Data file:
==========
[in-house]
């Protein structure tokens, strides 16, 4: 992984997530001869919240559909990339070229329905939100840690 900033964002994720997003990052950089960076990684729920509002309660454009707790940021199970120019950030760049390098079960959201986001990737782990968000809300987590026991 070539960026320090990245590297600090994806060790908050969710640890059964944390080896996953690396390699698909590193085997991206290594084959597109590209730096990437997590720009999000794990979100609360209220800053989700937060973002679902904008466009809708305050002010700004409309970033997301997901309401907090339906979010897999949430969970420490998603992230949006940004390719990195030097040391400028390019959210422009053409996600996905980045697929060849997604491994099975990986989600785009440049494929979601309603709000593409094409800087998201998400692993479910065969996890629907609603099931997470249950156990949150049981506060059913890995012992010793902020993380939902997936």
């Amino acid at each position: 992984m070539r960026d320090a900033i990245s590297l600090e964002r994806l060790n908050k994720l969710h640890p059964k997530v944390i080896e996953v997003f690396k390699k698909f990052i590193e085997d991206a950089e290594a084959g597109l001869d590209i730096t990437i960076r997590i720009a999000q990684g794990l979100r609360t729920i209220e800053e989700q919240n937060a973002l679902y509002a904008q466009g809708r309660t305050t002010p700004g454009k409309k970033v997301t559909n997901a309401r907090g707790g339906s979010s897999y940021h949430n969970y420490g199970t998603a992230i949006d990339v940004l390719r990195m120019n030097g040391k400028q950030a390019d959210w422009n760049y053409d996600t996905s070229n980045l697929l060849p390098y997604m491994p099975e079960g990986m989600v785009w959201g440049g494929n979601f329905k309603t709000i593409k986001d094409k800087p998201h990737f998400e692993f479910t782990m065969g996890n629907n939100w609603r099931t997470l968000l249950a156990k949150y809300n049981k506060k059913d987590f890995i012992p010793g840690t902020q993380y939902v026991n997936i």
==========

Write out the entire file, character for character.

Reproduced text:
[in-house]
């Protein structure tokens, strides 16, 4: 992984997530001869919240559909990339070229329905939100840690 900033964002994720997003990052950089960076990684729920509002309660454009707790940021199970120019950030760049390098079960959201986001990737782990968000809300987590026991 070539960026320090990245590297600090994806060790908050969710640890059964944390080896996953690396390699698909590193085997991206290594084959597109590209730096990437997590720009999000794990979100609360209220800053989700937060973002679902904008466009809708305050002010700004409309970033997301997901309401907090339906979010897999949430969970420490998603992230949006940004390719990195030097040391400028390019959210422009053409996600996905980045697929060849997604491994099975990986989600785009440049494929979601309603709000593409094409800087998201998400692993479910065969996890629907609603099931997470249950156990949150049981506060059913890995012992010793902020993380939902997936």
């Amino acid at each position: 992984m070539r960026d320090a900033i990245s590297l600090e964002r994806l060790n908050k994720l969710h640890p059964k997530v944390i080896e996953v997003f690396k390699k698909f990052i590193e085997d991206a950089e290594a084959g597109l001869d590209i730096t990437i960076r997590i720009a999000q990684g794990l979100r609360t729920i209220e800053e989700q919240n937060a973002l679902y509002a904008q466009g809708r309660t305050t002010p700004g454009k409309k970033v997301t559909n997901a309401r907090g707790g339906s979010s897999y940021h949430n969970y420490g199970t998603a992230i949006d990339v940004l390719r990195m120019n030097g040391k400028q950030a390019d959210w422009n760049y053409d996600t996905s070229n980045l697929l060849p390098y997604m491994p099975e079960g990986m989600v785009w959201g440049g494929n979601f329905k309603t709000i593409k986001d094409k800087p998201h990737f998400e692993f479910t782990m065969g996890n629907n939100w609603r099931t997470l968000l249950a156990k949150y809300n049981k506060k059913d987590f890995i012992p010793g840690t902020q993380y939902v026991n997936i």